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Solar eclipse photo: See ‘Ring of Fire’ up close

Photos of the first solar eclipse in 2021 show a celestial phenomenon that this morning began its progression over the northeastern United States as well as parts of Canada, Greenland, Europe and Asia.

Weather permitting, people along the path of the eclipse in northern Canada, Greenland and Siberia expected to observe an annular or “ring of fire”, an eclipse in which the moon obscures the center of the sun to create a bright, circular sunbeam around a dark disk. People just off the direct path of the eclipse – including those in New York, Philadelphia and Toronto – expected a partial eclipse.

A darkened sun rises over Tobermory in Ontario, Canada.


geoff robins / Agence France-Presse / Getty Images

In Primrose Hill, London, the public sees a partial solar eclipse.


niklas halle’n / Agence France-Presse / Getty Images

The eclipse is seen through cloud cover from London.


niklas halle’n / Agence France-Presse / Getty Images

A solar eclipse sun rises over New York City seen from Jersey City, NJ


kena betancur / Agence France-Presse / Getty Images

The moon began to cross in front of the sun at. 4:12 EDT Thursday and should continue its transit for about five hours – although the eclipse is only visible briefly at a given location.

The June 10 eclipse did not reproduce the eerie effect of the total solar eclipse of August 21, 2017, which darkened the sky and lowered temperatures throughout the United States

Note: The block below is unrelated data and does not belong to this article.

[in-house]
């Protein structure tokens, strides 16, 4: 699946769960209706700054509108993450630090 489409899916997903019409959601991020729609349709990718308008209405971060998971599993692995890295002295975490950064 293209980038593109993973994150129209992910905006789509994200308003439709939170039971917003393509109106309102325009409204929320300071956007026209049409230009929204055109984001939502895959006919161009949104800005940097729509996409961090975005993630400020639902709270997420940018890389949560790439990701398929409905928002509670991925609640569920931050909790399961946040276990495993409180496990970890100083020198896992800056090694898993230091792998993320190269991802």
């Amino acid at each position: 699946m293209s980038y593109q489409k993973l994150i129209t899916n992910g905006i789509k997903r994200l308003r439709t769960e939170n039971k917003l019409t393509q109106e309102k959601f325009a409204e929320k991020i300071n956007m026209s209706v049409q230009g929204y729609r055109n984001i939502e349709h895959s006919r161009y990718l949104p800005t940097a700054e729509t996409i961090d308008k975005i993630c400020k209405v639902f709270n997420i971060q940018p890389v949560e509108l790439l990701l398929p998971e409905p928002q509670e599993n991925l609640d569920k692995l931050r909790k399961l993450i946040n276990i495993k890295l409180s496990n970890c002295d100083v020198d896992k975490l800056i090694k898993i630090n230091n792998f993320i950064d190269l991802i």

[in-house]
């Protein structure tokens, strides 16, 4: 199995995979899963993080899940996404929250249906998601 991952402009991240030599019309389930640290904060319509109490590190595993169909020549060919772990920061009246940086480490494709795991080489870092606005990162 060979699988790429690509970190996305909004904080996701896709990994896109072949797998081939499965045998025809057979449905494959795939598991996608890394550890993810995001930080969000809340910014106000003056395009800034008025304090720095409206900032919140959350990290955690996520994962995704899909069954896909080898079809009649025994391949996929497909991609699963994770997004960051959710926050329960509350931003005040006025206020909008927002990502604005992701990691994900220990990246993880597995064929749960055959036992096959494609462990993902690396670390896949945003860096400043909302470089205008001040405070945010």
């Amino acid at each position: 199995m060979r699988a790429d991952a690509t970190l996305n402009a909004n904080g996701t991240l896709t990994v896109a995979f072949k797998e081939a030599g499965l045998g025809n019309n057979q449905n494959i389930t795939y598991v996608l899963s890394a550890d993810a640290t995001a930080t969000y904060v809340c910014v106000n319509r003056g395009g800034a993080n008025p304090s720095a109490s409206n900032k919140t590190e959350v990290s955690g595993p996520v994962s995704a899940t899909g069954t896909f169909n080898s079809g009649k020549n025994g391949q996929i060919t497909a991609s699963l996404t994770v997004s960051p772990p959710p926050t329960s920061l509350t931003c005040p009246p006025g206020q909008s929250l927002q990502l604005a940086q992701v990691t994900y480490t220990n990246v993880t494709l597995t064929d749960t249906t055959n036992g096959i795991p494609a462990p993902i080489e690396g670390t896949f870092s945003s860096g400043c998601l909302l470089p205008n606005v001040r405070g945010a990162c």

The most recent total solar eclipse took place in December last year and was seen by people in Argentina and Chile. The next will occur in December in the skies over Antarctica.

The last annular solar eclipse before today took place on 21 June 2020 and was visible in Africa, Asia and south-eastern Europe. The next one will take place on October 14, 2023 and will be visible in Central and South America and the western United States

This eclipse came 15 days after the year’s only total lunar eclipse, which some called the superflower’s blood moon.

A partial solar eclipse rises above the Baltimore skyline.


Julio Cortez / Associated Press

To prevent eye damage, take precautions when watching the sun. Those who lack special eclipse glasses can probably see an eclipse indirectly by using do-it-yourself equipment such as a homemade pinhole camera or a colander to project the eclipse onto another surface.

Write to Vipal Monga at vipal.monga@wsj.com

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